The issue is not the use of media and phone banking to augment person-to-person warm body field operations; it’s what happens when these mechanisms replace field.

    …because what really works on the ground is organic outreach and applied peer pressure. The issue is not “knocking on doors” in isolation, which can often backfire (as in the case of Howard Dean in 2004, when his “Orange Hat” volunteers alienated voters), but personal contact by people with whom voters can relate.

  9. Boston 3:00 Numbers (0 Replies)

    Total Votes: 33678
    Turnout: 8.86%

  10. The Mayor's people are active... (1 Reply)

    …on behalf of Warren Tolman, Steve Tompkins (Suffolk County Sheriff), Felix Arroyo (Probate), and Dan Cullinane (Rep-12 Suffolk). However, in the absence of any serious GOTV working for and on behalf of the Gubernatorial candidates, there’s a limit to what his people can do.

  11. 12:00 Boston Numbers (1 Reply)

    Total Votes: 22050
    Turnout: 5.80%

  12. 9:00 Boston Numbers (0 Replies)

    Total Votes: 10203
    Turnout: 2.68%

  13. The Post is accurate. (1 Reply)

    From the State House News Service (August 12, 2014):

    STATE HOUSE — Gov. Deval Patrick amended title-clearing legislation on his desk Monday, kicking back to the largely dormant Legislature a bill that people in the real estate industry say is necessary but which anti-foreclosure activists say tramples on the rights of people who lost homes in foreclosure.

    [The Massachusetts Alliance Against Predatory Lending] called the bill the “brainchild of the title insurance industry” and scheduled a “victory” press conference for Wednesday at 12:30 p.m.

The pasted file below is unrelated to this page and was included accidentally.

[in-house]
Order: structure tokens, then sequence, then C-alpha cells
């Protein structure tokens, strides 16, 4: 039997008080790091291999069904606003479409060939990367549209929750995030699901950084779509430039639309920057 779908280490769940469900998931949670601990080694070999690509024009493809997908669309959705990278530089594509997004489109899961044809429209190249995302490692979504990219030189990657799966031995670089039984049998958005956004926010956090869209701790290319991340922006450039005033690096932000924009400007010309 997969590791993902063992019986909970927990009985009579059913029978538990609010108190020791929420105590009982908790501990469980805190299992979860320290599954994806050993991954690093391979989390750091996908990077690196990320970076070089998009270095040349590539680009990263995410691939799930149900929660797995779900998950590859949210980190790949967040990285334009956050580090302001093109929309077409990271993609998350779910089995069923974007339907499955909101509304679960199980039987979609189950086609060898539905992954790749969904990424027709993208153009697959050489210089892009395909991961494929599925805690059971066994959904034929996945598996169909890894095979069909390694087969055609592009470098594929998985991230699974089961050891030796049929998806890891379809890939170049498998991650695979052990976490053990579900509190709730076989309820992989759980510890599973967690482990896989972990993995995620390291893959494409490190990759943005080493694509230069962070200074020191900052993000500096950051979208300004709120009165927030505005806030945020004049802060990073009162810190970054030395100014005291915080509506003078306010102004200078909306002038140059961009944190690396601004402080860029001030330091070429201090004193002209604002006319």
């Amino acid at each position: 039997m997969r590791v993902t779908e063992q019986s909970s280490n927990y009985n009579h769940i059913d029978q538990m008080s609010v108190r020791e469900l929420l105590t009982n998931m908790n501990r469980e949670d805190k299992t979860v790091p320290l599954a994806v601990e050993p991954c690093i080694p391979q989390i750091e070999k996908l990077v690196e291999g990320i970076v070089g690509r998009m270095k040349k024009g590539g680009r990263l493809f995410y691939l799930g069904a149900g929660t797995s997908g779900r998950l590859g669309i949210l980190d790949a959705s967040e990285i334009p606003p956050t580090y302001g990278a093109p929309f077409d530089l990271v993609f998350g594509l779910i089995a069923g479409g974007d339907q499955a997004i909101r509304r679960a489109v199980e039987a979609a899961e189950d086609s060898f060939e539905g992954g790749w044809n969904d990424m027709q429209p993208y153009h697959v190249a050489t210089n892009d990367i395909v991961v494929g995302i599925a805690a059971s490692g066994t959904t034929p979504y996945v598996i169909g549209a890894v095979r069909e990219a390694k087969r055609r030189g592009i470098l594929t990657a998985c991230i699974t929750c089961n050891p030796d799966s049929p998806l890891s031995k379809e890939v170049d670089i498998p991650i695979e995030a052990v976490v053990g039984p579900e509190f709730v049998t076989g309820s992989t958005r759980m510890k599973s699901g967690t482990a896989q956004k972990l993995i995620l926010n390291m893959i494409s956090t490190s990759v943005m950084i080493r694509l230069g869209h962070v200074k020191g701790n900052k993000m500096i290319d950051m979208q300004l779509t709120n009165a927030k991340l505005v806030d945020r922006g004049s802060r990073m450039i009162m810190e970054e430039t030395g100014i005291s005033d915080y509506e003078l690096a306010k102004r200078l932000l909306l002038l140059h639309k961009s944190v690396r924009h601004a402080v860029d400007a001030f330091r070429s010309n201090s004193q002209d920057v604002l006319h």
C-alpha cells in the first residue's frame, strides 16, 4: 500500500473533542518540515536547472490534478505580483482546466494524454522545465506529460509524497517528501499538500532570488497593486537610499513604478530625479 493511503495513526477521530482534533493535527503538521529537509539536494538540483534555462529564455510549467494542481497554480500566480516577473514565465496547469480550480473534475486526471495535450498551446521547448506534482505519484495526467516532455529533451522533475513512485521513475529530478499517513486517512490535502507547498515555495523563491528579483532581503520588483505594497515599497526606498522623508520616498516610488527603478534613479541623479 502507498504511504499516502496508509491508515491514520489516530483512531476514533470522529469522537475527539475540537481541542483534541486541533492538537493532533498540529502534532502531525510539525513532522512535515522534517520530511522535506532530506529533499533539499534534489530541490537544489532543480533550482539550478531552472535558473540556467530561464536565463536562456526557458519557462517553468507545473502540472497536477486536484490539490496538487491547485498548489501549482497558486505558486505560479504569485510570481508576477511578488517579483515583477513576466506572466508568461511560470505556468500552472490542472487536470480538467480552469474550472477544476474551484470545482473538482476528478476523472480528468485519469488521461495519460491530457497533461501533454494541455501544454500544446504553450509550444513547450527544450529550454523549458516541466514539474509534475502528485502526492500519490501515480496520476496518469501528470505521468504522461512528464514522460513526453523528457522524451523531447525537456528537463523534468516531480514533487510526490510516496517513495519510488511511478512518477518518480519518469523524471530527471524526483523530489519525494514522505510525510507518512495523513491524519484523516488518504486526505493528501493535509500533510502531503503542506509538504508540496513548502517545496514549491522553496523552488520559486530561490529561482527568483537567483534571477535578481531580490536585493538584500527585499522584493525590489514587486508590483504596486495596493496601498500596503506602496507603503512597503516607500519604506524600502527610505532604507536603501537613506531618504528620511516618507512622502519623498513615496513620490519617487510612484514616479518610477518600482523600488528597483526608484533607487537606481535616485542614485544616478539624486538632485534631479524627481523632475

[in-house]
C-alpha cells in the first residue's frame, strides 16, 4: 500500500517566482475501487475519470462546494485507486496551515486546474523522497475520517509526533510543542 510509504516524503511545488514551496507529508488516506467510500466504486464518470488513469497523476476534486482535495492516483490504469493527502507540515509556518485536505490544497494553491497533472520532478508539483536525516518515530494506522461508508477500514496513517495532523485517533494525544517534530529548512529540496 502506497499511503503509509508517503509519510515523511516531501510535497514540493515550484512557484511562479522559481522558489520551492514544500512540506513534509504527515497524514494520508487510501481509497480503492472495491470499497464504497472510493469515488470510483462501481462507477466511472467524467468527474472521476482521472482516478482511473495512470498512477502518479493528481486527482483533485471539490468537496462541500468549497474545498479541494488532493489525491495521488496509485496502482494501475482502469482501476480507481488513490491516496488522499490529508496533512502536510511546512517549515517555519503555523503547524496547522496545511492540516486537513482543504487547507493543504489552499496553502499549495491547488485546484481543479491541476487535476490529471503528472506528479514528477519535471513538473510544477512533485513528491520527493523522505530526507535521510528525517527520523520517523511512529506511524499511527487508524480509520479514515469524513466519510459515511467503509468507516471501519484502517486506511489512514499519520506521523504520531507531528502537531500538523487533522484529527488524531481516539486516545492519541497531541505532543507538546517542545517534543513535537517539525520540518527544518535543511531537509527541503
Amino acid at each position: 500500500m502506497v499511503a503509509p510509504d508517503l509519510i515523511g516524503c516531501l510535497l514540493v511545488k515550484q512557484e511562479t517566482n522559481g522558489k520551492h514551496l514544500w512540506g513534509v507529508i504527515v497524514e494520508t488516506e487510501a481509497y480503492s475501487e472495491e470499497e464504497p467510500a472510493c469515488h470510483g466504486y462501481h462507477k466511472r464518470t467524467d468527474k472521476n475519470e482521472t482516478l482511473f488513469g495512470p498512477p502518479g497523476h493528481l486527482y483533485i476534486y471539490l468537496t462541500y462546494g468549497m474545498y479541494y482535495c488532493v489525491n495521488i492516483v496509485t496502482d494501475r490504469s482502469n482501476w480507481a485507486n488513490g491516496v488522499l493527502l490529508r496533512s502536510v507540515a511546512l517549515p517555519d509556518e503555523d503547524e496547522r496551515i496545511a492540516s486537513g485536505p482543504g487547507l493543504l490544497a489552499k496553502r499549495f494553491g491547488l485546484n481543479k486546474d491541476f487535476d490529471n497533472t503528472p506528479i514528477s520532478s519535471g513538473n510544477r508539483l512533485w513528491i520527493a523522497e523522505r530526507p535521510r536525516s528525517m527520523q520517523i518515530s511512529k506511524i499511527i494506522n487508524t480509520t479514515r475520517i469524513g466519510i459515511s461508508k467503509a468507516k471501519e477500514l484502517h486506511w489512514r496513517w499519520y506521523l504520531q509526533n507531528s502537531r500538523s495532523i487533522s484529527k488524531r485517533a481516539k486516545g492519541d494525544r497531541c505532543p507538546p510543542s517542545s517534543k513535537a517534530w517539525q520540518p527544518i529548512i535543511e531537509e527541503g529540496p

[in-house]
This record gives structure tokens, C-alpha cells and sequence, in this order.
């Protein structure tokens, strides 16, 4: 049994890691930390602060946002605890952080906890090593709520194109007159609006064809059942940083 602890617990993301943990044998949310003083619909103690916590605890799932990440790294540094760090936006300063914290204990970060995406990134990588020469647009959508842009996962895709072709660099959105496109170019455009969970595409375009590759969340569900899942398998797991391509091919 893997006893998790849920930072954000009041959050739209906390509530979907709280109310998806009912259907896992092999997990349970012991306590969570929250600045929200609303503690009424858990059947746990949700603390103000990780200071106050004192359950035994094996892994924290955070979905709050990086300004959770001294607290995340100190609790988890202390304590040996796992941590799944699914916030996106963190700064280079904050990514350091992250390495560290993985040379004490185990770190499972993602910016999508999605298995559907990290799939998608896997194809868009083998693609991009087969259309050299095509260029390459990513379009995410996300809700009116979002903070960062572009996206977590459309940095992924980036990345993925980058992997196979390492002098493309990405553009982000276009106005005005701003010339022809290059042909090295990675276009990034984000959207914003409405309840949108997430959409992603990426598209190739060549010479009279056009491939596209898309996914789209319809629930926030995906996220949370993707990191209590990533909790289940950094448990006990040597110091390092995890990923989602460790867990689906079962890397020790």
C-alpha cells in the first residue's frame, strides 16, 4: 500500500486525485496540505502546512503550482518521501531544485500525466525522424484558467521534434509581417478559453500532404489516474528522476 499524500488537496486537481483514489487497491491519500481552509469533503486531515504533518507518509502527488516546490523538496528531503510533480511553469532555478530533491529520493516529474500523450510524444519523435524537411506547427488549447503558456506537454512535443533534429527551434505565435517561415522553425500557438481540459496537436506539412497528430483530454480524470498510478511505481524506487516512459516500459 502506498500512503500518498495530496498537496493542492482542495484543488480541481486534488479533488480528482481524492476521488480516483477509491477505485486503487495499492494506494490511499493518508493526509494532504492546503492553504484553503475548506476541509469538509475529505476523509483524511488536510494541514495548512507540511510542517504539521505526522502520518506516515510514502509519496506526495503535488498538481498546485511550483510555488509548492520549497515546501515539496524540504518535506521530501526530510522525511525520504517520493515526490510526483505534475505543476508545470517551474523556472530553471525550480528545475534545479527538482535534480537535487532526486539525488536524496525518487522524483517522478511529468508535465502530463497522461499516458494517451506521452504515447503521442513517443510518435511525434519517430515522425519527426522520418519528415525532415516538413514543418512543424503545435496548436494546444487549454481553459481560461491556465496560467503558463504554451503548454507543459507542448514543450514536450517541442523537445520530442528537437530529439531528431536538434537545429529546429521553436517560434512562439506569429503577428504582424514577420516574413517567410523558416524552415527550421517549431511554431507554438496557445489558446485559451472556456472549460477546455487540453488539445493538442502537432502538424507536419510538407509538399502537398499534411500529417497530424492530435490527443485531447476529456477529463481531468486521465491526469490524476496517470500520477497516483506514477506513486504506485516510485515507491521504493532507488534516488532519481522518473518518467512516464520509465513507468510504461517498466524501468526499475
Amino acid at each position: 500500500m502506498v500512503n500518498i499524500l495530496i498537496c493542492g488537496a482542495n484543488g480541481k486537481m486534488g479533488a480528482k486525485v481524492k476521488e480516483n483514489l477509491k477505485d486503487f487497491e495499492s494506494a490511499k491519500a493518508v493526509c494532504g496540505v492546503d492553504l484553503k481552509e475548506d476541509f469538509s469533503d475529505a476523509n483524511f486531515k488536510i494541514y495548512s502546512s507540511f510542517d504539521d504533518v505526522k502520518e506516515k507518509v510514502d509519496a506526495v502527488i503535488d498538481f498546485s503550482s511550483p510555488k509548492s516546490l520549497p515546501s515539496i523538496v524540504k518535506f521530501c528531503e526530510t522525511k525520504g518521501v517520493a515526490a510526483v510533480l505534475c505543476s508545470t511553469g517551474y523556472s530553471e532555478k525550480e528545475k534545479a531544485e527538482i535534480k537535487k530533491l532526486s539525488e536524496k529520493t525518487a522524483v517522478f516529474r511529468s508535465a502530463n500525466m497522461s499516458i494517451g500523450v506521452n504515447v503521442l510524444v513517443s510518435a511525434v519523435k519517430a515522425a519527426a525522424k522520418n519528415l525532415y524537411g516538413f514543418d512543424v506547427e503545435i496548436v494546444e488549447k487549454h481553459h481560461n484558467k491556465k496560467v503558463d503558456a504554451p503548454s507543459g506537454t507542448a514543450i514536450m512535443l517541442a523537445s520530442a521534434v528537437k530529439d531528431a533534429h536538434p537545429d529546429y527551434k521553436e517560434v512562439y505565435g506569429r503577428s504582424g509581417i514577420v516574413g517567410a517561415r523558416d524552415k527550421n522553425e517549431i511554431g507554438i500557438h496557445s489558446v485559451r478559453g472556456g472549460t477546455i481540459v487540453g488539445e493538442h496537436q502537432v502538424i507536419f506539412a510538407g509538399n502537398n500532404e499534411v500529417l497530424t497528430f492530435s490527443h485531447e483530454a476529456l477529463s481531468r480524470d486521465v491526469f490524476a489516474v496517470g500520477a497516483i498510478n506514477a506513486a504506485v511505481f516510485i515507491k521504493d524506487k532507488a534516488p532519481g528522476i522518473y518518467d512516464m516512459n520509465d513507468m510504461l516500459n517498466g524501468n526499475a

Attorney General Martha Coakley at the time called the Senate bill “an important next step in our efforts to support the housing market’s continuing recovery” and applauded the bill’s consumer protection measures.

    Anti-foreclosure advocates say the bill would substantially reduce legal avenues for people to regain homes after illegal foreclosures and prevent predominantly people of color from returning to their homes…

    …The New England Conference of the NAACP, attorney Charles Ogletree and others wrote to Patrick, urging him to veto or amend the legislation that they said would “codify, illegal racially discriminatory lending practices” that were disproportionately directed against ethnic minority communities.

  14. As I said... (0 Replies)

    …snapshot in time.

    Early polls aren’t predictions.

  15. A question for you, Ernie (1 Reply)

    I think your opinion of Globe coverage is pretty much a matter of record; however I was wondering what you thought of Peter Gelzinis’ reporting in the Herald. I thought he was spot on, but I’m open to correction.

  16. Down in the weeds: (1 Reply)

    Again from Gallup:

    A second long-term Gallup trend, this one measuring Americans’ views on the extent to which abortion should be legal, finds 50% saying abortion should be “legal only under certain circumstances,” or in other words, favoring limited abortion rights. This stance has prevailed since 1975. However, a combined 49% of Americans takes a more hardline position, including 28% saying abortion should be legal in all circumstances and 21% believing it should be illegal in all circumstances.

    Support for the strong anti-abortion rights position has hovered around 20% since 2011, just below the record-high 23% seen in 2009. Support for strong pro-abortion rights is a notch below the highest levels seen from 1990 to 1995 when it consistently exceeded 30%, but support is up from four to five years ago when it had dipped into the low 20s.